We’d just settled down in the Adirondack chairs when I looked up into the tree. And there was something just not right about something up there…it looked odd. And then I saw it—the SWARM.
My Amazons had swarmed and the swarm was drooping from the lowest branch of a tall tall tree. Too high to reach by any ladder other than one belonging to the the fire department.
Oh my gosh, did I jump to action. I ran into the basement and yanked all the leftover equipment stored down there and I ran it all out and set it up under the swarm…then I jumped in the car and drove like a crazy person to the Natural Food Store to buy lemongrass oil because it’s said to be a swarm lure. We smeared lemongrass oil and honey all over the super and frames set beneath the swarm, and we hoped the girls would decide it looked like a great home.
To make a long story short…we set the bottle of lemongrass oil on the lure box; we took the stopper out of it; we put the stopper into it again; we moved the lemongrass oil inside the lure box; we moved it out again; we set the lure box up on a ladder; we tried to throw a long rope over the branch the swarm was attached to; we couldn’t reach it with the rope; we tied a wrench to the end of the rope as a weight to help us reach the branch and tried it several more times again; we succeeded only in throwing the wrench and rope into the garden; we spread a sheet beneath the swarm in case the swarm dropped from the tree—we did everything we knew to do, and then we undid it. We have no idea what we’re doing. How on earth can you seduce a swarm of bees?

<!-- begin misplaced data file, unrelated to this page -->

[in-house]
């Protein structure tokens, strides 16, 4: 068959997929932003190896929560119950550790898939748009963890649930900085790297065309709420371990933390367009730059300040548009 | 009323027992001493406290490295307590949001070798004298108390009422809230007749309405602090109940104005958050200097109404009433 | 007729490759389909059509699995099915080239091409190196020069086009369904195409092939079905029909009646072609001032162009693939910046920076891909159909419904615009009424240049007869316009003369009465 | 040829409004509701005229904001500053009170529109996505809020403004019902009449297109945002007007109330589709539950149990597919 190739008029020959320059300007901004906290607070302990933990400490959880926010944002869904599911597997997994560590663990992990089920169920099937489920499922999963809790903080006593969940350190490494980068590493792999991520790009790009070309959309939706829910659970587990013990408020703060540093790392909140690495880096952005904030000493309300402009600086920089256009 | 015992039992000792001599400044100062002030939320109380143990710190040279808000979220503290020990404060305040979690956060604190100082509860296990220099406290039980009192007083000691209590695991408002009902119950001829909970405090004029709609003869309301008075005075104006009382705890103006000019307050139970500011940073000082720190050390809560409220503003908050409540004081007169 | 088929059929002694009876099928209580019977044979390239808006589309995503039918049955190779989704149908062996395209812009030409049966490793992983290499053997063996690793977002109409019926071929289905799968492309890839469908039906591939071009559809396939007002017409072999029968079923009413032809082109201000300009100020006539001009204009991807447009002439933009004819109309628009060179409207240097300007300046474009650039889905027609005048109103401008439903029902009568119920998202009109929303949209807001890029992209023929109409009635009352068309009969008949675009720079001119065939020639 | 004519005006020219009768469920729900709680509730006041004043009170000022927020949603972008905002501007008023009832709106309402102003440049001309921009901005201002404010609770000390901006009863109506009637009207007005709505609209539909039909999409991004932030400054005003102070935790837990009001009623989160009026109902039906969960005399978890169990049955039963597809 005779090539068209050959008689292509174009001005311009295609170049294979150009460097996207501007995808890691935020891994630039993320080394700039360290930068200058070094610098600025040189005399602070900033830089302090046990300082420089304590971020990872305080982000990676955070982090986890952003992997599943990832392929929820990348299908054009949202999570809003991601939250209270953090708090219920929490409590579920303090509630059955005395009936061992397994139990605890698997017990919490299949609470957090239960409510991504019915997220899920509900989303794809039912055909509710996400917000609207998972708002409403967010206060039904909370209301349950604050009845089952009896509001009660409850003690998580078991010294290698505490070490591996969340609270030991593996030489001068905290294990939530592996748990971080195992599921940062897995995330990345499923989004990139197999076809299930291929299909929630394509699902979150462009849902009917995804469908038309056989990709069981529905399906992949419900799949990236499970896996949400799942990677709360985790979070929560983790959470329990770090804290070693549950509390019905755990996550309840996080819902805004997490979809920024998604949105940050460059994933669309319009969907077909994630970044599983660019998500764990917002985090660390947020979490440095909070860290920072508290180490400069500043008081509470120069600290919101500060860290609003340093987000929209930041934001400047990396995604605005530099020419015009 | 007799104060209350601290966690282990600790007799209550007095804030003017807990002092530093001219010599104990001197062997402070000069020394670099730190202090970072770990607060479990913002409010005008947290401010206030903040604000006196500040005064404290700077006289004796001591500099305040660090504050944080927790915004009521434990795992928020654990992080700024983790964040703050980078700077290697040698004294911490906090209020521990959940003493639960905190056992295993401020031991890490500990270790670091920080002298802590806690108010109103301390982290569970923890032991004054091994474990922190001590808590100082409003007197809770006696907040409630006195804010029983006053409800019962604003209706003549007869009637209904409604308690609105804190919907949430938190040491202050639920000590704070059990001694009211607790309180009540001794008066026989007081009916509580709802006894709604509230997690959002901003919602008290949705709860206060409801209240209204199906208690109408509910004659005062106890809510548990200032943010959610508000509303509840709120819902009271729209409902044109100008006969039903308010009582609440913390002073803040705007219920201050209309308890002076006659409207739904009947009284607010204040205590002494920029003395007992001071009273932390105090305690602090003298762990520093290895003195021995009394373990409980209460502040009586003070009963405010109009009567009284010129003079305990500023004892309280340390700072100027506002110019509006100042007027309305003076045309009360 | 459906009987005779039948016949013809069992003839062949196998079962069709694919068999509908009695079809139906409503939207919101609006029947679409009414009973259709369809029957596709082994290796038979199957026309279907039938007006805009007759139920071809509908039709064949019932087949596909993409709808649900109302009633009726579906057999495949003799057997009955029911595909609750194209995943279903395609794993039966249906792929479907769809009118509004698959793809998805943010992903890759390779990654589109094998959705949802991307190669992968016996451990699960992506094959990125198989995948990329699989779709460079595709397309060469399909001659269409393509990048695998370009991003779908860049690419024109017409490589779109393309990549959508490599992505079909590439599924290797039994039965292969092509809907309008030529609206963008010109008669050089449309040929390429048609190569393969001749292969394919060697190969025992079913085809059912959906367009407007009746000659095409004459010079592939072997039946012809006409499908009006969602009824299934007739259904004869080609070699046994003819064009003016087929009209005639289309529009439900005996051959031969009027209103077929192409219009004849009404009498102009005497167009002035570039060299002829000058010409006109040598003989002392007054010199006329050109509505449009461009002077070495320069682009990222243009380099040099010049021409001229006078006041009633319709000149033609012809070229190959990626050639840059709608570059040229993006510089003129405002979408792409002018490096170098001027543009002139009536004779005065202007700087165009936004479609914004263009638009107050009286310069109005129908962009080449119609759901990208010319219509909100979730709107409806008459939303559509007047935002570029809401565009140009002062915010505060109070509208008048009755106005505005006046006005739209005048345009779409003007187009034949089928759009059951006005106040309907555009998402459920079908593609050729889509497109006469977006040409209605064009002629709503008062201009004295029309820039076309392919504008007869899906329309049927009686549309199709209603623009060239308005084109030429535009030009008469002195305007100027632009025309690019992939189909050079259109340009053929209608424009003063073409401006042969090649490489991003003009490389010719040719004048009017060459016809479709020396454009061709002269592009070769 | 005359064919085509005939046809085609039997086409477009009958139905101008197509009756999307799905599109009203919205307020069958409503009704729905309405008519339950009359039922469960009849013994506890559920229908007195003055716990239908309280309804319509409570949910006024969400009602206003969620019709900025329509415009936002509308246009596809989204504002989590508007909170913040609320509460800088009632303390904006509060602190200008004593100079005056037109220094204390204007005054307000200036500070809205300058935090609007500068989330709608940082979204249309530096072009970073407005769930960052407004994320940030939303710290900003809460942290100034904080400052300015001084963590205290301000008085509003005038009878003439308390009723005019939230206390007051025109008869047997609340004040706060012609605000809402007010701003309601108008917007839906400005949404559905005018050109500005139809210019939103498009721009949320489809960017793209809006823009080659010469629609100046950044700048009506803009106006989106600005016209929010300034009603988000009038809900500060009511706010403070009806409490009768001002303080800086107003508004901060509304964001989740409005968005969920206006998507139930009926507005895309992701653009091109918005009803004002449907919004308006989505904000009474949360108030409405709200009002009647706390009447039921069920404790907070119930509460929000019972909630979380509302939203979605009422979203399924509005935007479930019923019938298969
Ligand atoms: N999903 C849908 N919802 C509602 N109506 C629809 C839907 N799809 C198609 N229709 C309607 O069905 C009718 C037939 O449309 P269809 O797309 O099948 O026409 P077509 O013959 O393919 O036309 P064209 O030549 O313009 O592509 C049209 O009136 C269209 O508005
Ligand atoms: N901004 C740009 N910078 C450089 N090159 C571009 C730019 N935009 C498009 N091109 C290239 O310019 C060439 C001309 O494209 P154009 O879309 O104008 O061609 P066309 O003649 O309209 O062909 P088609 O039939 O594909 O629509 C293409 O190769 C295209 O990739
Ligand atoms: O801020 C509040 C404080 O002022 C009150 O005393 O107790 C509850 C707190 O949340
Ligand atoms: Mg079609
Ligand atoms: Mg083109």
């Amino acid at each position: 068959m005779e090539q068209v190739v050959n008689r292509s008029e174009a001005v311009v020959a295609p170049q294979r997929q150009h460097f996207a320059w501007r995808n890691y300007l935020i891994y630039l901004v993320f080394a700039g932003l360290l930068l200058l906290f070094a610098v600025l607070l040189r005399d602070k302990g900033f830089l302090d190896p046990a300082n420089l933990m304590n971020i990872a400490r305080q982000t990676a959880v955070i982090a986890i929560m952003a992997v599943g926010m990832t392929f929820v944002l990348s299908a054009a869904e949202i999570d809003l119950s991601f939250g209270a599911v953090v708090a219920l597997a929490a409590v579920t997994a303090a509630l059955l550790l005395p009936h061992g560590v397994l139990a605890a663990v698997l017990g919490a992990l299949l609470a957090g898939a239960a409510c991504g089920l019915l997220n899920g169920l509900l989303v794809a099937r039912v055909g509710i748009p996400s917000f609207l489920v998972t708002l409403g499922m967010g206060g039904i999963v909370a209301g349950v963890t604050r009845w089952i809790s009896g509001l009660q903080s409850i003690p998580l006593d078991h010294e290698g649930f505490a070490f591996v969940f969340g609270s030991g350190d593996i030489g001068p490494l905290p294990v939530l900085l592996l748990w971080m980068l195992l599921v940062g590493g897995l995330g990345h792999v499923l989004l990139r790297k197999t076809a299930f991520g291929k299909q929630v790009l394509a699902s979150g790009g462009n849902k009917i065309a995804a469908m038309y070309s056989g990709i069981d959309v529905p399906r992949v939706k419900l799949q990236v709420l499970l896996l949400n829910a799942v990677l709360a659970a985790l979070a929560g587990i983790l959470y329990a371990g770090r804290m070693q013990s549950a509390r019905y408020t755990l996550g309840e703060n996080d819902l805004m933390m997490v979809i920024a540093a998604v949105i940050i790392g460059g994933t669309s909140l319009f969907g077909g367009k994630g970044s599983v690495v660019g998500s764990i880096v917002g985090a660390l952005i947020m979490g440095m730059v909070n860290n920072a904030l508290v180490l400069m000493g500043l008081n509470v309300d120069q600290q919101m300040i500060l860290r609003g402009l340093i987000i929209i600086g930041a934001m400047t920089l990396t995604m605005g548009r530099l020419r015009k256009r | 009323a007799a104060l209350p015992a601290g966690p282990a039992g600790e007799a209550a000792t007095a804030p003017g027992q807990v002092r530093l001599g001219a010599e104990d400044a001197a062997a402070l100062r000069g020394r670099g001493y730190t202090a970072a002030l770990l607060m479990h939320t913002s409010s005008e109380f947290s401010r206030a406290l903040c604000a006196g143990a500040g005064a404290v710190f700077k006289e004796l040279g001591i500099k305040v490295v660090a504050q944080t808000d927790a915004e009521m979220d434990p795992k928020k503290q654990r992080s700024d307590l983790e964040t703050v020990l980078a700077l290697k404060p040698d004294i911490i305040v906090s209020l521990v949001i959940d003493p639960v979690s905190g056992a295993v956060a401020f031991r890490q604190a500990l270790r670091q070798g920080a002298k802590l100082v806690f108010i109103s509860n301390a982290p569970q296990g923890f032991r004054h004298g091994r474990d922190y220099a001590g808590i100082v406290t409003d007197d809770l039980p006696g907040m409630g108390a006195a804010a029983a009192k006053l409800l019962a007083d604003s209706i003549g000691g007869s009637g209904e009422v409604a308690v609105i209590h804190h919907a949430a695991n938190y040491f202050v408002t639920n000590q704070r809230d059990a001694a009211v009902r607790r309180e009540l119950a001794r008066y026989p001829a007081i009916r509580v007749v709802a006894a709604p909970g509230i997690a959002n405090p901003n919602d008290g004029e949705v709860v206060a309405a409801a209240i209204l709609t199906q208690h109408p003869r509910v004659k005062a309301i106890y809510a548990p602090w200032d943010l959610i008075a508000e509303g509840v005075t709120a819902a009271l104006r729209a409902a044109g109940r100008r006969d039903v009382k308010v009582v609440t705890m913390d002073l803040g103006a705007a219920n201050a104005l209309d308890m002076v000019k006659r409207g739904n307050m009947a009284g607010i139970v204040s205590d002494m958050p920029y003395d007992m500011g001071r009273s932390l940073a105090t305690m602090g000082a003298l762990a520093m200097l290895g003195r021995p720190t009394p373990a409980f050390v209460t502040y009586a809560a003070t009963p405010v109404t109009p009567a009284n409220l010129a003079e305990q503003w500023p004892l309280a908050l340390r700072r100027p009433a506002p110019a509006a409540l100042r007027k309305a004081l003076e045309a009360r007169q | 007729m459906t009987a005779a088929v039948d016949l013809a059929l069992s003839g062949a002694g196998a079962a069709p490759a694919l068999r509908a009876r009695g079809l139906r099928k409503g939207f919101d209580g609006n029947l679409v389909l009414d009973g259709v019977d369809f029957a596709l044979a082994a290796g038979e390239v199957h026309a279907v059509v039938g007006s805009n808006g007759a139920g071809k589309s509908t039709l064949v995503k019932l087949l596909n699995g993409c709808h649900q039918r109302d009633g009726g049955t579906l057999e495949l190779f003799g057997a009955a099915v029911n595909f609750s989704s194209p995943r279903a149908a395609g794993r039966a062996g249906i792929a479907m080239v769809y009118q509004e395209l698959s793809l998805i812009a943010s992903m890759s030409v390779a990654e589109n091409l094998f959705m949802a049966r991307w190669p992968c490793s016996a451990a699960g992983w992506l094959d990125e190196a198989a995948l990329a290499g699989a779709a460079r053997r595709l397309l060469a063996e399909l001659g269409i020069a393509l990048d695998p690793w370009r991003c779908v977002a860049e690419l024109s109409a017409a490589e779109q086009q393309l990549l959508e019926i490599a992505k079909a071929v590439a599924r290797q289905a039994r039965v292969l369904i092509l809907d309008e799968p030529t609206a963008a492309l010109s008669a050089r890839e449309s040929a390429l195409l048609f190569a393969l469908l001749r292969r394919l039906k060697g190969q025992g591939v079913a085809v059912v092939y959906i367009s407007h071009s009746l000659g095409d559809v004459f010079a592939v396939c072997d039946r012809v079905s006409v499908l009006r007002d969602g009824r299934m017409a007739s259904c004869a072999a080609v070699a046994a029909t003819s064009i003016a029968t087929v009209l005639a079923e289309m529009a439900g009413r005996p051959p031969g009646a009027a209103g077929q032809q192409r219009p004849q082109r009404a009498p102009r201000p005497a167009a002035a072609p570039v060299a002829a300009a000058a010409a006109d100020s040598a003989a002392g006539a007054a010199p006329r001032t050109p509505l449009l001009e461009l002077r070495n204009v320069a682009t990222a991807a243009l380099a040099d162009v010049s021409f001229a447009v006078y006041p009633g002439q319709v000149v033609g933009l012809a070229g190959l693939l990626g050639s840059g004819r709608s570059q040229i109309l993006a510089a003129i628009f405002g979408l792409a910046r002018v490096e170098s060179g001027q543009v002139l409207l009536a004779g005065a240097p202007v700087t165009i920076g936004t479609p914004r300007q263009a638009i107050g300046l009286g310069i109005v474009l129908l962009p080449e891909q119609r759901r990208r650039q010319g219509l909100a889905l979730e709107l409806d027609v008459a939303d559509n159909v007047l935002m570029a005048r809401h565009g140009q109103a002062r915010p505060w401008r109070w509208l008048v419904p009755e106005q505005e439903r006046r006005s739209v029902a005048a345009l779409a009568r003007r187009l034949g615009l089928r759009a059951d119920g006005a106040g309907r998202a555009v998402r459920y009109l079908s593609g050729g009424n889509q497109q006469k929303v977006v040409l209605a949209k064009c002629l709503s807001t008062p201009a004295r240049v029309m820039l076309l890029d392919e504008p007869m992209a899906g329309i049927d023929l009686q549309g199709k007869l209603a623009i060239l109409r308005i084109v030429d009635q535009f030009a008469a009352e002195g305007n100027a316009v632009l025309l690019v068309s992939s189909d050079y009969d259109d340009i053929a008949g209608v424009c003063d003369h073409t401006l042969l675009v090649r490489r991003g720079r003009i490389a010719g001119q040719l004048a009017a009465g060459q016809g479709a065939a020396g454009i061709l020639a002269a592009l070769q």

I went out there in the night with a flashlight to check on them.
They were still there this morning.
I turned my back on them for 10 minutes and they disappeared. They now live in some unknown hollow tree trunk in the woods behind our house. Deb’s been out there searching for them.
I was so disappointed.
I guess the good news is that now we’ll have a new queen in the Amazon hive because the older queen should have left with half the bees. God speed, bees.
It helped that I later discovered two frames of capped honey ready for harvest…and we collected about 2 pounds of gorgeous, almost-clear honey from our Amazon girls.